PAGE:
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Broadly, there are two options for including remote participants while recording a podcast:
  • Live recordings
  • Multi-enders

Live recordings

Live recordings mean that all of the participants are recorded live as a single track. Participants may talk to each other with some combination of VoIP, mobile, and good ol' fashioned landline phone calls.

Consumer/business VoIP

Skype the most popular example of this, and (not surprisingly) the most popular VoIP option for podcasters. It supports high-quality Skype-to-Skype calls via desktop, mobile, and web apps, and phone-quality calls with anybody else with a phone number.
(🔥 = most popular choices)
VoIP calls can be recorded using software or hardware.

“Pro” VoIP

The main differentiator for these services is that you can use very-high bitrates — high enough that remote participants can sound like they're in the same room.
  • Source-Connect Now — While in beta, Source-Connect Now is free. When out of beta, pricing will start at $8/month, with a middle tier plan at $24/month.
  • ipDTL — ipDTL starts at $30/month for web-only calls at 72 kbits/sec, up to $70/month for plans that support for “HQ” audio, video and the ability to call landline/mobile phones.

Multi-enders (a.k.a. “double-enders”)

Some VoIP solutions also help automate “multi-enders” — a workflow where high-quality call recording is done on each participant’s side as well and then merged after.
(🔥 = most popular choices)

Recording VoIP calls

There are 3 ways to record VoIP calls, one of which is Skype-specific:
  1. 1.
    Skype plug-ins
  2. 2.
    OS-level recorders
  3. 3.
My recommendation is to avoid option #1, especially on Windows where Skype is undergoing a transition from a traditional “Win32” app to a “Universal Windows Platform” app.

With software

When recording with a computer there are two kinds of options: Skype plug-ins and OS-level recorders.
OS-level recorders have a couple advantages: (1) They work with more than just Skype, and (2) they eliminate the possibility of a version mismatch between Skype and the plug-in.

Skype plug-ins (Mac)

  • Ecamm Call Recorder for Skype (Mac, $30) — This Skype plug-in can record your own microphone input and the output of your Skype call as separate tracks in a single QuickTime movie. An included utility allows you to split that file into separate files for each track, and convert them to other formats.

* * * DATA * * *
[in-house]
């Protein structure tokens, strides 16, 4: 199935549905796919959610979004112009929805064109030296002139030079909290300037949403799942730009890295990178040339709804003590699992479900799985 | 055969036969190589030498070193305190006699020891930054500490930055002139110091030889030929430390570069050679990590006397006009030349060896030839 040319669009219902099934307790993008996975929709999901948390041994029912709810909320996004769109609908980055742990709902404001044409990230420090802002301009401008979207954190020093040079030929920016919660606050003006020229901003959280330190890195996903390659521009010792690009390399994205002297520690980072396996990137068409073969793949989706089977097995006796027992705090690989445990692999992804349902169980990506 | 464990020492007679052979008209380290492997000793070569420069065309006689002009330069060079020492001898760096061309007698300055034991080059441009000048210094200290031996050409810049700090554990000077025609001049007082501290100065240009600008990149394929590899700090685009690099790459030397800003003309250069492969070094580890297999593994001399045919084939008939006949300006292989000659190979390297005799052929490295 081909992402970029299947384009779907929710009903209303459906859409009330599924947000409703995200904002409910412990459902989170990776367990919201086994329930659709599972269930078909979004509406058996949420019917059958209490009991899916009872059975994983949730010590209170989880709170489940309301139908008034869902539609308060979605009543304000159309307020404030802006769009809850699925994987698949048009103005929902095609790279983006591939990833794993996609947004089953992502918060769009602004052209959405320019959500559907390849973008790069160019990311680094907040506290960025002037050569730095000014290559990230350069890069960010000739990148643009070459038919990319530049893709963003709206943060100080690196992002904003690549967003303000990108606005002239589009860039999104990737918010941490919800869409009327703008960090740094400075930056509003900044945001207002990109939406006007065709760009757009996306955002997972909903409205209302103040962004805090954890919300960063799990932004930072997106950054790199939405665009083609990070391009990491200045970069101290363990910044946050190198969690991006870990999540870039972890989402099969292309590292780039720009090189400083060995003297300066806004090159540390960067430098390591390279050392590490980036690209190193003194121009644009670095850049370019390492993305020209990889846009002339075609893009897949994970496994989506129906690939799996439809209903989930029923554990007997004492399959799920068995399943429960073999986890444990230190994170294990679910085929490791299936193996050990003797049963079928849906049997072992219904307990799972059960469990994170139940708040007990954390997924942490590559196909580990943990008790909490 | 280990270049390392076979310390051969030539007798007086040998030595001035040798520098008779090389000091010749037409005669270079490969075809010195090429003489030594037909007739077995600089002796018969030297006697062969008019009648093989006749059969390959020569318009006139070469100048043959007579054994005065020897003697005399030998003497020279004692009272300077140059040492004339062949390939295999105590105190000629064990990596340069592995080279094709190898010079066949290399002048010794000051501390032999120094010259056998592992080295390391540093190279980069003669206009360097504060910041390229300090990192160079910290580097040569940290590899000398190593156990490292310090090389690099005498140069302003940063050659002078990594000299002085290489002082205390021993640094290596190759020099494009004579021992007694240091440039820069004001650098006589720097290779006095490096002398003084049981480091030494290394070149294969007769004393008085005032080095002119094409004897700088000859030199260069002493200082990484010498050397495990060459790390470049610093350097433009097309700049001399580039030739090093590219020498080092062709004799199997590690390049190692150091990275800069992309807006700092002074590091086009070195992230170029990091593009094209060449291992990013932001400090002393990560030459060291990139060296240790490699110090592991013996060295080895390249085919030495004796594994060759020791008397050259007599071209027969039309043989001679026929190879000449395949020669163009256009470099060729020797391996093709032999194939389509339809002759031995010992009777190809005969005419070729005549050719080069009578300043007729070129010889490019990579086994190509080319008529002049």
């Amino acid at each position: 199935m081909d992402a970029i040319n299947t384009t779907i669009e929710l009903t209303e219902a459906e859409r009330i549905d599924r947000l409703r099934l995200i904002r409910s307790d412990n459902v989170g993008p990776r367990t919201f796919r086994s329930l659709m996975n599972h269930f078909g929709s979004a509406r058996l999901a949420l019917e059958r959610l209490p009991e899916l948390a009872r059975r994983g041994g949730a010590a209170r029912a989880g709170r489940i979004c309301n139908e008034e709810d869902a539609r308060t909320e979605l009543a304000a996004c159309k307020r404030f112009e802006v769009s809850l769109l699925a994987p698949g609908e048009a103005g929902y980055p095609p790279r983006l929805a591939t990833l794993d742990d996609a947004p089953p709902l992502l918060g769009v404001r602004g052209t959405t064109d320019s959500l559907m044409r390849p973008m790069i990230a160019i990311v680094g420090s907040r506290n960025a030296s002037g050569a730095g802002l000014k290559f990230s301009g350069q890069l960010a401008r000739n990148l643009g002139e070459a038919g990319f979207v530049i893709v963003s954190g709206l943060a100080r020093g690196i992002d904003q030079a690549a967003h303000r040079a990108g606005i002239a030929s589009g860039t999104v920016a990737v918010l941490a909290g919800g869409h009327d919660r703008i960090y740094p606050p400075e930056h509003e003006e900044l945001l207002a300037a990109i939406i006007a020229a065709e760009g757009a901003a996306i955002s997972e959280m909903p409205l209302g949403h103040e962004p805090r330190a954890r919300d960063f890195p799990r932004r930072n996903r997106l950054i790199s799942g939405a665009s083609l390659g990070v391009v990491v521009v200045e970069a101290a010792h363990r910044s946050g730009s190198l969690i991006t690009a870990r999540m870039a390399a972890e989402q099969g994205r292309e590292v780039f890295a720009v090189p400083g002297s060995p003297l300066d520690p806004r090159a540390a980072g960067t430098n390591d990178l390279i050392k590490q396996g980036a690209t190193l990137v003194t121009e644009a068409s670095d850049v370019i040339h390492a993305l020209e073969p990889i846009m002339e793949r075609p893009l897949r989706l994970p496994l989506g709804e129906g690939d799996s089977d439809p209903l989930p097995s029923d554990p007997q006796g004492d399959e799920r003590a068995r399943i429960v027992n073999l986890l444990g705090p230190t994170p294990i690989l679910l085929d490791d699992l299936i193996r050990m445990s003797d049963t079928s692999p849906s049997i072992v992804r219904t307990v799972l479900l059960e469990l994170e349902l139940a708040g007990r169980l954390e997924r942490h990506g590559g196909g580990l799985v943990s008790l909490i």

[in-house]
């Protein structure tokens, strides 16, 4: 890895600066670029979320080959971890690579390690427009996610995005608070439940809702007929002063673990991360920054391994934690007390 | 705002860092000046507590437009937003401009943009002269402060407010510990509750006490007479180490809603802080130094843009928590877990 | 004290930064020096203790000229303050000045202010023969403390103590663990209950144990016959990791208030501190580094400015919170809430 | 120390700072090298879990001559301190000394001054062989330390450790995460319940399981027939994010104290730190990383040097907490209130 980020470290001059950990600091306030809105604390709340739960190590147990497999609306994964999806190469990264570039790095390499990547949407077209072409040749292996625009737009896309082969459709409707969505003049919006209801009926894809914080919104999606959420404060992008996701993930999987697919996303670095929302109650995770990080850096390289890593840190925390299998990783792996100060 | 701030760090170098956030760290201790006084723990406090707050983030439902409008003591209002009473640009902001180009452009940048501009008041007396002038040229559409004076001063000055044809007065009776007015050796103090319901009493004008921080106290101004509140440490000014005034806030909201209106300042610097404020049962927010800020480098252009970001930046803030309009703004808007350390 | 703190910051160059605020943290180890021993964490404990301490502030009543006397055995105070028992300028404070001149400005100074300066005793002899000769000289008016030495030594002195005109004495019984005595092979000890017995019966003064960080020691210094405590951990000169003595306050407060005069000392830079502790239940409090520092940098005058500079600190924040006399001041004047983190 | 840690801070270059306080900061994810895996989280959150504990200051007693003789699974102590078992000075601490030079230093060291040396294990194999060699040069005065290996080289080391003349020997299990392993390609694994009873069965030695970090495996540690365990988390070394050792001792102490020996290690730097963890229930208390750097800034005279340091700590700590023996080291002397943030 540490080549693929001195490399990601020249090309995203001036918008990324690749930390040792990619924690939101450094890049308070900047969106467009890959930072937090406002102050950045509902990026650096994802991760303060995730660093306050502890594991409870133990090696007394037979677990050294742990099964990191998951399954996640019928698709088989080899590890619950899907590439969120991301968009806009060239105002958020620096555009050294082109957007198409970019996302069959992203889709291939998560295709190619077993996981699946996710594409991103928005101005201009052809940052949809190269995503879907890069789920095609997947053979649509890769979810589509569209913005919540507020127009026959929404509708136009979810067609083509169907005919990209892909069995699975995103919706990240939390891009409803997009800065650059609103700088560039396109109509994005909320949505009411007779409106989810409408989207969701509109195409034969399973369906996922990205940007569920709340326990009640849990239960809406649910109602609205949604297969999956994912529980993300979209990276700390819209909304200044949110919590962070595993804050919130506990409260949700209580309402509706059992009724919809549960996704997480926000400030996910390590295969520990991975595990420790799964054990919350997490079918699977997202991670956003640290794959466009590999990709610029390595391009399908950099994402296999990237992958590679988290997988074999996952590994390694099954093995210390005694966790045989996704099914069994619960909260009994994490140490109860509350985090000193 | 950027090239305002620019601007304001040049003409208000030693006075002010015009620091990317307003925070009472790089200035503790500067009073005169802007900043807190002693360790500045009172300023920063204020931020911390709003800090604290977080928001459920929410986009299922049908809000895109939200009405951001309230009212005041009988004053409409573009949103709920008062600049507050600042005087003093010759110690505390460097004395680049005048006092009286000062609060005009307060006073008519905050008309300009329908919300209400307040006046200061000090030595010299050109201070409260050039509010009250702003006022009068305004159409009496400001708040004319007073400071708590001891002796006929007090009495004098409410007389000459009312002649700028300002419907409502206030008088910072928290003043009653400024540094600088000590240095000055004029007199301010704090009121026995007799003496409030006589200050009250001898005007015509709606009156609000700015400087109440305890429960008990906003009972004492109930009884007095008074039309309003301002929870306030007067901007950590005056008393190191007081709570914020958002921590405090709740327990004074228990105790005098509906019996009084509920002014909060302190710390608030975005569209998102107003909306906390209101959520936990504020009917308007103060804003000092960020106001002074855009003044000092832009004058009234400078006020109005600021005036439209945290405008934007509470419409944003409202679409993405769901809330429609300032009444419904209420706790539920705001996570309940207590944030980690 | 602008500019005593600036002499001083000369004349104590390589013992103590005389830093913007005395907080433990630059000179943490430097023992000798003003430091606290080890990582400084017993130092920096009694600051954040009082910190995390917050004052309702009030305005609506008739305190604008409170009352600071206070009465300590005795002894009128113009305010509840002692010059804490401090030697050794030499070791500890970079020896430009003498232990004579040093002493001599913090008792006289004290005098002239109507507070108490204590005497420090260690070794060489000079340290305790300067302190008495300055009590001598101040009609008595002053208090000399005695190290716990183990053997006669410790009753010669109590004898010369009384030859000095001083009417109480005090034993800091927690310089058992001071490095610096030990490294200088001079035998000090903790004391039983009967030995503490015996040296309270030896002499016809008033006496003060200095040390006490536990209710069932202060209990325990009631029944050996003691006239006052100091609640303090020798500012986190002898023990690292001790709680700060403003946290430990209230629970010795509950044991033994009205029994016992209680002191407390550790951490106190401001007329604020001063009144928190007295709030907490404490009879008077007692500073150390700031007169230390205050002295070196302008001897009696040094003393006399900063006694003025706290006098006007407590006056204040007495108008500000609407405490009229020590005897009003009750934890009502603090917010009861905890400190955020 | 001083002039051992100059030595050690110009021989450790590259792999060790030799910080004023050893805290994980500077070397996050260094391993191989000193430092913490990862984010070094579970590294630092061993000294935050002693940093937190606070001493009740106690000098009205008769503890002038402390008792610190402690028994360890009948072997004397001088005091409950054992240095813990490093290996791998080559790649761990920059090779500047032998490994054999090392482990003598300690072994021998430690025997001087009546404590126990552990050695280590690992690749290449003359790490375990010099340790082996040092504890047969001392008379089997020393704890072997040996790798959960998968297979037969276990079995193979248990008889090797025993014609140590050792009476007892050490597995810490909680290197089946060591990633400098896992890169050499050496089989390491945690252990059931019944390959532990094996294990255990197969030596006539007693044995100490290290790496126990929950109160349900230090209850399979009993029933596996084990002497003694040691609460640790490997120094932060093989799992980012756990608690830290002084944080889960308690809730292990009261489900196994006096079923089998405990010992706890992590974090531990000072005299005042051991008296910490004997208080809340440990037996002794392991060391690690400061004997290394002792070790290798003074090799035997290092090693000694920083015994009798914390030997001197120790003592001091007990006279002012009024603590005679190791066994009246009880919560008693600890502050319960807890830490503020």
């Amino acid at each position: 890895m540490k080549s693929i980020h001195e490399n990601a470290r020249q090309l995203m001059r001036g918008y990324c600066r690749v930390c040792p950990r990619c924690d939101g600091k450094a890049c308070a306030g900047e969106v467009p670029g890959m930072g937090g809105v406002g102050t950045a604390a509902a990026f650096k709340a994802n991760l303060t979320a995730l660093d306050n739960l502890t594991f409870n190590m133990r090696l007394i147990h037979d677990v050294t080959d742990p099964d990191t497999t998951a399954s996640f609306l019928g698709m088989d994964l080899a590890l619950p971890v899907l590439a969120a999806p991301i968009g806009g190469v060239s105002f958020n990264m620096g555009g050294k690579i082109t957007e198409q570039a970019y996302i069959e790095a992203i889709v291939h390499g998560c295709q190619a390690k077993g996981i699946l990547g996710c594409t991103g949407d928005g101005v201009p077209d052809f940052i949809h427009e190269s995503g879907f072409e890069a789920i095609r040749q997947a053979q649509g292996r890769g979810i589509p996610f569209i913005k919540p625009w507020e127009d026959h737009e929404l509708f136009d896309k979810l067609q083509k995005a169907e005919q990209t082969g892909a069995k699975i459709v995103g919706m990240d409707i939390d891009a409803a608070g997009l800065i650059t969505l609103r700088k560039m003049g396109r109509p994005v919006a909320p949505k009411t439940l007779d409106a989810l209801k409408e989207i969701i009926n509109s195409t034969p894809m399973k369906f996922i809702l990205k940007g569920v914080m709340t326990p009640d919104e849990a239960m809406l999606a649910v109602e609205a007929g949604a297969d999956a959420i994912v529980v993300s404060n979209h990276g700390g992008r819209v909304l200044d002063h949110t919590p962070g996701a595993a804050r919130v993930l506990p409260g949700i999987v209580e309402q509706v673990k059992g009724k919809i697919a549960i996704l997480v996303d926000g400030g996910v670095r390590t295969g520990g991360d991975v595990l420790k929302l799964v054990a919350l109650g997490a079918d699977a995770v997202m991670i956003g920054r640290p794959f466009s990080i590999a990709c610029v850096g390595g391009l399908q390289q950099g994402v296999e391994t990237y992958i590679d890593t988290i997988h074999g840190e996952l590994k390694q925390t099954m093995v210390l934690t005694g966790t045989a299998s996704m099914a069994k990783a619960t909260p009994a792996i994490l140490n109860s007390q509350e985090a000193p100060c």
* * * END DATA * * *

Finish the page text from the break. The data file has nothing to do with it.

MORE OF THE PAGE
Skype plug-ins (Windows)

  • Amolto ($30, free for audio-only) — A Skype call recorder that supports audio and video.
  • CallGraph (free!) — An easy-to-use, audio-only Skype call recorder.
  • Evaer ($20, trial available) — A Skype call recorder that supports audio and video.
  • MP3 Skype Recorder (free!) — Only records to compressed MP3 files, which will result in lower quality recordings compared to alternatives which can record to uncompressed WAV or AIFF files. Try to avoid, but if you must use be sure to set "Recording BitRate" to 128.
  • Pamela Call Recorder (15€) — Paid version supports unlimited recording, can record up to 15 minutes for free. Note: Pamela has a mixed reputation reliability, and is listed here mostly for completeness’ sake.

OS-level recorders (Mac)

  • Audio Hijack (Mac, $49, records for 10 minutes without a serial number) — It does Skype recording and a lot more, and as such it’s a crucial tool for many podcasters. Rogue Amoeba is a great developer and has been making great, award-winning audio software for the Mac since 2002.
  • Piezo ($19) — Record audio from any application, or from audio inputs like microphones. Records from Skype and other VoIP apps, and can save the audio to distinct channels for easy editing.
  • Soundflower (Mac, free!) — This open source software allows apps to send audio to other apps. (A pre-built installer is available at the top of the description.) For example, you can use Soundflower to send Skype output to apps like QuickTime Player, Audacity, etc. for recording.

OS-level recorders (Windows)





With hardware


A “mix-minus” setup allows you to record Skype calls.